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Halloween Treats Can Lead to Horrible Tricks in Pets

Published: Oct 26, 2016

Penn Vet Provides Important Tips to Keep Pets Safe

[October 26, 2016; Philadelphia, PA] – Dr. Kenneth Drobatz, Chief of the Emergency Service at Penn Vet’s Ryan Hospital, offers the following tips to keep pets healthy and out of the emergency room this Halloween:

  • Frankie in the pumpkin patchKeep Halloween candy out of your pet’s reach. Chocolate and other treats can be potentially harmful to animals. Tinfoil and cellophane candy wrappers can also be hazardous if swallowed. Even grapes or raisins can be toxic to dogs!
  • Don’t put costumes on your pets unless you know they enjoy it. If they do, make sure the costume doesn’t restrict your pet’s movement, vision, hearing, or ability to breathe or bark. Adults should supervise pets in costume at all times. Cats can ingest strings that can cause life-threatening intestinal obstruction.
  • Keep pets away from lit pumpkins. Curious pets could be burned or start a fire if they knock over the pumpkin.
  • Keep pets inside on Halloween to avoid pranksters who may harm them. This is especially important for cats, which should be kept inside for several days before and after Halloween. Black cats, in particular, may be at risk.
  • Children in costumes may frighten your dog or cat. Pets should be kept in a separate room during peak trick-or-treating hours.
  • If your pet is very social and you choose not to put him/her in a separate room, be sure your pet doesn’t dart out when you open the door. Just in case, make sure your pets are wearing current identification.

In Case of Emergency

Penn Vet’s Emergency Service is open 24 hours a day, seven days a week, 365 days a year. Pet owners can call 215-746-8911 or visit Ryan Hospital at 3900 Spruce Street.

The region’s only verified Veterinary Trauma Center and Level I Facility, Ryan Hospital provides cutting-edge technologies and advanced treatments from the area’s most experienced emergency care team.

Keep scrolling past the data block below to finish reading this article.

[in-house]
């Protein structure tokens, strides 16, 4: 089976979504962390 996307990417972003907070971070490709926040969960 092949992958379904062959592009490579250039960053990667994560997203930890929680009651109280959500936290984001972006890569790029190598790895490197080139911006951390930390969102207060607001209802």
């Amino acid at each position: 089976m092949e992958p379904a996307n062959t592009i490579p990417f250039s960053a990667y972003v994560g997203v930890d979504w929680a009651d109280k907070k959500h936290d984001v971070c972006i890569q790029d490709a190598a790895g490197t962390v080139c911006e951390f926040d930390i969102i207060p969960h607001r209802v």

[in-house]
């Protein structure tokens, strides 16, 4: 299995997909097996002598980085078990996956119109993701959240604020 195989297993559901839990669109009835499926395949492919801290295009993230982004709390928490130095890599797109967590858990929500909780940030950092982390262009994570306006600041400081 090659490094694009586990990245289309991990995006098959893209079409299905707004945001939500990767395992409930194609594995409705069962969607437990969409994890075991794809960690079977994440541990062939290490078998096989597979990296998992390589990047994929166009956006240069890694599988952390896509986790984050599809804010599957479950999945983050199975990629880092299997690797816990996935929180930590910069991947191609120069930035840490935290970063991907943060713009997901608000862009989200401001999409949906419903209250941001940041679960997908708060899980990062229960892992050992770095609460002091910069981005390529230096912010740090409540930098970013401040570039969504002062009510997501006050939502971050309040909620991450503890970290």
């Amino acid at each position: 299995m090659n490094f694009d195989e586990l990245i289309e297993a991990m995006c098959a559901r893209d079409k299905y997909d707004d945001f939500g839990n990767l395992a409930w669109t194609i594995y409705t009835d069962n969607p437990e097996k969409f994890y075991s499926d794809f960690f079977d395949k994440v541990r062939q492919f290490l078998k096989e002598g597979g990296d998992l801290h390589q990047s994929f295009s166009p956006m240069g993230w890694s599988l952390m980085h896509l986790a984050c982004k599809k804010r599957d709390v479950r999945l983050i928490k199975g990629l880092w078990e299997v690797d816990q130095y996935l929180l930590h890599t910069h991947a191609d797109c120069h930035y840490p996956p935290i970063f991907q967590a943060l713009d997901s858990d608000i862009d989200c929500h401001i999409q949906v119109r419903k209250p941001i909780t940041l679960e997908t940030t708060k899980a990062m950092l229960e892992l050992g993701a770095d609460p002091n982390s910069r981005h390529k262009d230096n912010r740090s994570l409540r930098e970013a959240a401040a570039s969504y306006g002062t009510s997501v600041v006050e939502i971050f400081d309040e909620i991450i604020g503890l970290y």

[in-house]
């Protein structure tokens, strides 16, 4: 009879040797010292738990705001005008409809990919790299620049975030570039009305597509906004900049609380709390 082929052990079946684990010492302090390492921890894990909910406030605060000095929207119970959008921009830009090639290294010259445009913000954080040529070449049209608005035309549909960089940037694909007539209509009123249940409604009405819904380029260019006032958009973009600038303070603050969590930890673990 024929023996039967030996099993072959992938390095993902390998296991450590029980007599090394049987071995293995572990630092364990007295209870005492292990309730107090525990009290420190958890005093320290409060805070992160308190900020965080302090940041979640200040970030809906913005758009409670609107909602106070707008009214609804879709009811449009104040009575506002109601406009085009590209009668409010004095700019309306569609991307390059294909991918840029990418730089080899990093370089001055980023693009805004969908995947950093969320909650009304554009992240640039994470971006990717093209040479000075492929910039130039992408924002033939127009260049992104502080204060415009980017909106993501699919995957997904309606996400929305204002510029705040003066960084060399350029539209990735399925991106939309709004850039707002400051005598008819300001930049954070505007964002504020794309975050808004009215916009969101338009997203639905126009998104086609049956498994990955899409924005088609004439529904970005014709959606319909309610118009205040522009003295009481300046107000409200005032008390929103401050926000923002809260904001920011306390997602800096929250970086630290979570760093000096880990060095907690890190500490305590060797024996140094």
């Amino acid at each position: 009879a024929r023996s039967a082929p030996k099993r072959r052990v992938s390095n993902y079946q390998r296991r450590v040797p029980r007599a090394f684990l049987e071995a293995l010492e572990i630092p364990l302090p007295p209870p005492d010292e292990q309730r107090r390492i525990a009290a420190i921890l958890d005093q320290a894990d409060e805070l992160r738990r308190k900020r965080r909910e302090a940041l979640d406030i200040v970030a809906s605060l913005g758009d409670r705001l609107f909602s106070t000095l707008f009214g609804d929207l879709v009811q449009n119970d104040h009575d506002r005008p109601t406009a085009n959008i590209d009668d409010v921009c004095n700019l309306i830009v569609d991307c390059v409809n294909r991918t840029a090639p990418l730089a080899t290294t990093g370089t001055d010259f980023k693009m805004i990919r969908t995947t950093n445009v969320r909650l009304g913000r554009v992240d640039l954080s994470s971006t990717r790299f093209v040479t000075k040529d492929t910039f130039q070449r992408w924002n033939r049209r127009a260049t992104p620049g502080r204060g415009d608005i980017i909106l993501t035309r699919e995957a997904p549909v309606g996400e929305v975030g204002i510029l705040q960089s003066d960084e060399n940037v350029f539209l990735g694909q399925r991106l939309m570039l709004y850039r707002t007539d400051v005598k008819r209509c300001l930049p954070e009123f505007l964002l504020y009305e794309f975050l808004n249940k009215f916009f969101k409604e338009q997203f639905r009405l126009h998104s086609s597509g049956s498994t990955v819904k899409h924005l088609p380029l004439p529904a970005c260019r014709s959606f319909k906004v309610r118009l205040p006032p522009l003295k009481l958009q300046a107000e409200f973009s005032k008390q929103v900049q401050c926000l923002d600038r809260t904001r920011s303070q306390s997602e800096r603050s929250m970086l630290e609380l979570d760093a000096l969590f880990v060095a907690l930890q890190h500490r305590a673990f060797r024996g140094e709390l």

About Penn Vet

Ranked among the top ten veterinary schools worldwide, the University of Pennsylvania School of Veterinary Medicine (Penn Vet) is a global leader in veterinary education, research, and clinical care. Founded in 1884, Penn Vet is the first veterinary school developed in association with a medical school. The school is a proud member of the One Health initiative, linking human, animal, and environmental health.

Penn Vet serves a diverse population of animals at its two campuses, which include extensive diagnostic and research laboratories. Ryan Hospital in Philadelphia provides care for dogs, cats, and other domestic/companion animals, handling nearly 35,000 patient visits a year. New Bolton Center, Penn Vet’s large-animal hospital on nearly 700 acres in rural Kennett Square, PA, cares for horses and livestock/farm animals. The hospital handles nearly 4,900 patient visits a year, while the Field Service treats more than 38,000 patients at local farms. In addition, New Bolton Center’s campus includes a swine center, working dairy, and poultry unit that provide valuable research for the agriculture industry.

Media Contacts

Martin Hackett
Director of Communications and Marketing
mhackett@vet.upenn.edu
215-898-1475

John Donges
Communications Coordinator
jdonges@vet.upenn.edu
215-898-4234

Hannah Kleckner
Communications Specialist for New Bolton Center
hkleck@vet.upenn.edu
610-925-6241